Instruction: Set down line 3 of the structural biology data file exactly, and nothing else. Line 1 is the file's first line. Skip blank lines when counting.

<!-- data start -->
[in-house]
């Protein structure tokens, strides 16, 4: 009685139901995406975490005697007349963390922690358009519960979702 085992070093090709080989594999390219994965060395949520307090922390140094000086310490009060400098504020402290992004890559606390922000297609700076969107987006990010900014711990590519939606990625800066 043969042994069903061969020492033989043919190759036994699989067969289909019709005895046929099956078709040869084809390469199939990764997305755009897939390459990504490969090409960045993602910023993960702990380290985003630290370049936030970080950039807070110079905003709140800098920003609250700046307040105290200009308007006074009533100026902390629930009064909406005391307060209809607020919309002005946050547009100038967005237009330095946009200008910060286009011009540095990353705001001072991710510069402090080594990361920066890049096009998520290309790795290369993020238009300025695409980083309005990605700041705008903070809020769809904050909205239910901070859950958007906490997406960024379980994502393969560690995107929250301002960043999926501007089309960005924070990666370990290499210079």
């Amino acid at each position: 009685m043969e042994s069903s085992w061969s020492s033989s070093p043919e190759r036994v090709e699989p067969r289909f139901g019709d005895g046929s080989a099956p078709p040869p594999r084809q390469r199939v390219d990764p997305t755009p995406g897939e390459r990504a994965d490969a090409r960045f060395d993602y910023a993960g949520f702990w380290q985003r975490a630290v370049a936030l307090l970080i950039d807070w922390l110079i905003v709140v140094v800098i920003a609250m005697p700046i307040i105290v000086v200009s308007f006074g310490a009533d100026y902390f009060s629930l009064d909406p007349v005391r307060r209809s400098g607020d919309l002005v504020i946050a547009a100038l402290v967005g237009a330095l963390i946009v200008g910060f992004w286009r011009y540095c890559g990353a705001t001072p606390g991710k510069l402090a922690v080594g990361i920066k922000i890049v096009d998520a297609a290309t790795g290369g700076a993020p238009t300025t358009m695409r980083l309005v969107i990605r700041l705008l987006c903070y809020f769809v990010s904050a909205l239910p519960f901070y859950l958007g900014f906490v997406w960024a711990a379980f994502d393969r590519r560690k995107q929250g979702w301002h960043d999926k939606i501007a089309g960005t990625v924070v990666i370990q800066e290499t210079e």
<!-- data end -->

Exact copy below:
């Amino acid at each position: 009685m043969e042994s069903s085992w061969s020492s033989s070093p043919e190759r036994v090709e699989p067969r289909f139901g019709d005895g046929s080989a099956p078709p040869p594999r084809q390469r199939v390219d990764p997305t755009p995406g897939e390459r990504a994965d490969a090409r960045f060395d993602y910023a993960g949520f702990w380290q985003r975490a630290v370049a936030l307090l970080i950039d807070w922390l110079i905003v709140v140094v800098i920003a609250m005697p700046i307040i105290v000086v200009s308007f006074g310490a009533d100026y902390f009060s629930l009064d909406p007349v005391r307060r209809s400098g607020d919309l002005v504020i946050a547009a100038l402290v967005g237009a330095l963390i946009v200008g910060f992004w286009r011009y540095c890559g990353a705001t001072p606390g991710k510069l402090a922690v080594g990361i920066k922000i890049v096009d998520a297609a290309t790795g290369g700076a993020p238009t300025t358009m695409r980083l309005v969107i990605r700041l705008l987006c903070y809020f769809v990010s904050a909205l239910p519960f901070y859950l958007g900014f906490v997406w960024a711990a379980f994502d393969r590519r560690k995107q929250g979702w301002h960043d999926k939606i501007a089309g960005t990625v924070v990666i370990q800066e290499t210079e």